My latest story, sort of a lark, looks at how America's eternally optimistic secession movements view the Scottish independence vote. From Vermont to Texas to Oregon—sorry, Cascadia—they are generally cheered, and hope that the attention paid to Scotland will build up other independence movements. The only dissent, from secessionist thinker Kirkpatrick Sale, was that a narrow election in Scotland (whichever way it went) would not mean anything for secessionists. They needed to win their own arguments, about the unaffordability of empire.
After the piece was up, I got a call back from Bob Bird. In 2008, as an Alaskan Independence Party candidate for US Senate, Bird won 4 percent of the vote in a race that now-Sen. Mark Begich won for the Democrats by only 1 percentage point. Bird wanted to clarify that his party did not want Alaska to leave the union. Rather, it wanted an Alaska returned to territorial status, restoring the rights citizens had before the deal that made them residents of the 49th state.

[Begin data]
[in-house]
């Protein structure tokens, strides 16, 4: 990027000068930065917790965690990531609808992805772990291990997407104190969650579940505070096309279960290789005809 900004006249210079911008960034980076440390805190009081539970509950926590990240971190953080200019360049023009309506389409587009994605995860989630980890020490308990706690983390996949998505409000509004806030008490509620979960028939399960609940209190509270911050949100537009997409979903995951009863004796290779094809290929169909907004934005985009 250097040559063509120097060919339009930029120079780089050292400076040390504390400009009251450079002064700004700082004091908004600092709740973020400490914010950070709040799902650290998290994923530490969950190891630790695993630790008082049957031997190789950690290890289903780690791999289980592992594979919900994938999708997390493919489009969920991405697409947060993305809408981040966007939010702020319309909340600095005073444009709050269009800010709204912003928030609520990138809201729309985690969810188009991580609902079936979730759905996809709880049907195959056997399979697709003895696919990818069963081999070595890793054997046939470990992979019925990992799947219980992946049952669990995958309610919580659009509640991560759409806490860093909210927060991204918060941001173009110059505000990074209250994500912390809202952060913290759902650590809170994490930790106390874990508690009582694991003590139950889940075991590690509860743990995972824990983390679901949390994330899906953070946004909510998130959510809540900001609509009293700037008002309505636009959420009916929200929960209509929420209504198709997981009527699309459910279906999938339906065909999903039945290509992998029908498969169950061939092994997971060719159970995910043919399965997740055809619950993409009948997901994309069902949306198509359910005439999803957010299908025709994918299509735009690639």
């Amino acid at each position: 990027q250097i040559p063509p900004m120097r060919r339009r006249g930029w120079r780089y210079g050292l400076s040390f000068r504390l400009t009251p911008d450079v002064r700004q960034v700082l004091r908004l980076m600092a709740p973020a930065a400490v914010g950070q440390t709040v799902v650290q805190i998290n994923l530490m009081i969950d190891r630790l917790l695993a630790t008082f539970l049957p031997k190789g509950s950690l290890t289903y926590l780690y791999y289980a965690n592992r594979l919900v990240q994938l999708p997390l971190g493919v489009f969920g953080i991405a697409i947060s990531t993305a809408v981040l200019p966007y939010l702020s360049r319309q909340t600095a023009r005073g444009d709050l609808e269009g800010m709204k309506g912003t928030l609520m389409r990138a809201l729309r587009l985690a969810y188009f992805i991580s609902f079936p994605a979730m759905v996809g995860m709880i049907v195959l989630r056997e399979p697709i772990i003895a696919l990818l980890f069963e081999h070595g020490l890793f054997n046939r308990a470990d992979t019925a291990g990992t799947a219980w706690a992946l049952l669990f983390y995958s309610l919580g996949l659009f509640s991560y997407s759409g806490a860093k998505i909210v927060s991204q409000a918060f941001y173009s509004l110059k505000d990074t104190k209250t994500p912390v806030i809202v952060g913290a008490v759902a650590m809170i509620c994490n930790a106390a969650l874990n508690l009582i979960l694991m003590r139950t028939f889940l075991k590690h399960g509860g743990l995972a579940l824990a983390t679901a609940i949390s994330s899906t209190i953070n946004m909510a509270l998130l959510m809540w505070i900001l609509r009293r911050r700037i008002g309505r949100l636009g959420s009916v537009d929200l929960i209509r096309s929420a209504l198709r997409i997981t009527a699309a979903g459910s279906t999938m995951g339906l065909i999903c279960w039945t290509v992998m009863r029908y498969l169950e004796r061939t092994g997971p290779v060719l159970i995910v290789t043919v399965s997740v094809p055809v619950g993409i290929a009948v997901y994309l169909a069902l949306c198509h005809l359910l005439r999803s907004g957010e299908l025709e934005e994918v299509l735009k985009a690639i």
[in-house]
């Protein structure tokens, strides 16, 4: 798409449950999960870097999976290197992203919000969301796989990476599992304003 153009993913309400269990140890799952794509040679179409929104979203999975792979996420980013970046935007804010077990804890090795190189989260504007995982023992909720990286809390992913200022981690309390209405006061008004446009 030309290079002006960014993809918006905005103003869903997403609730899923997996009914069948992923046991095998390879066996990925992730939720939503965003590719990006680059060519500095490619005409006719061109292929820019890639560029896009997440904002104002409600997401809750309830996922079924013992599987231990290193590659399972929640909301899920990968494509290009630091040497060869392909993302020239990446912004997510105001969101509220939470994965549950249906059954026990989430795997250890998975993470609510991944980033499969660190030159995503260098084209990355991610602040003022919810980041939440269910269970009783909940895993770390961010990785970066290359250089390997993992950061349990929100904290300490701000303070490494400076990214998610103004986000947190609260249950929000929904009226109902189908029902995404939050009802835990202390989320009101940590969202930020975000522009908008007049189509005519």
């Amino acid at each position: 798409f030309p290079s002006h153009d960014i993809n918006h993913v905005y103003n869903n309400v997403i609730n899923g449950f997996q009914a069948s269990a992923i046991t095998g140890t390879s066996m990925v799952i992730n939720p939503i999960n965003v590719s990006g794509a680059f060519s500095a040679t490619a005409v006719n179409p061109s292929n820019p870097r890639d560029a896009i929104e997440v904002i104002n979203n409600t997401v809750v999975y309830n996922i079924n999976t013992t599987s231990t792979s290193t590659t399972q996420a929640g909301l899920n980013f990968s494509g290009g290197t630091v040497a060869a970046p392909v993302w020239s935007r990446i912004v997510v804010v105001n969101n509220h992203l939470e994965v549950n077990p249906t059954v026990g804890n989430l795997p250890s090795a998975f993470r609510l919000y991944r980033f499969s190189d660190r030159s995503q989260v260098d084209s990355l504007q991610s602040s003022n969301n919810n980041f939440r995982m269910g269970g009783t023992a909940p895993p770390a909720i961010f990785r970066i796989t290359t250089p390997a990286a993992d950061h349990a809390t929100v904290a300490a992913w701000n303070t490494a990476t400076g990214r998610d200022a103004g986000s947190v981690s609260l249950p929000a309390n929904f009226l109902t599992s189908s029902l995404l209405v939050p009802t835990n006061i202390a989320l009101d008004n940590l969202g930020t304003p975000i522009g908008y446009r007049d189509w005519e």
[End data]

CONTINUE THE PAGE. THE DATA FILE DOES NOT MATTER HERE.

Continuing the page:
"It would not be secession any more than the Phillippines seceded," said Bird, somewhat confusingly. (I'd have gone with Guam or Puerto Rico.) "We are an empire. Empires normally don’t last very long. They are notorious for imposing one-size-fits-all government. We would see much more respect given to our state than we are receiving right now if we changed the terms of statehood."
An example? "If I owned a 20-acre ranch in Illinois and there’s oil found on it, the oil’s mine. Alaska, by the terms of statehood, has no sub-surface mineral rights. I think the union can and will still work if people in Washington respect the Constitution. But they don’t. It’s not FDR, not even Lincoln, that started this trend. It goes back to Alexander Hamilton."
This wasn't to say that Bird was bearish on Scotland. Quite the contraray. "The Scottish event is perhaps the tip of the iceberg," he said, "and it might create a renewal of respect for states' rights around the world. I hope it survives. Good luck to them!"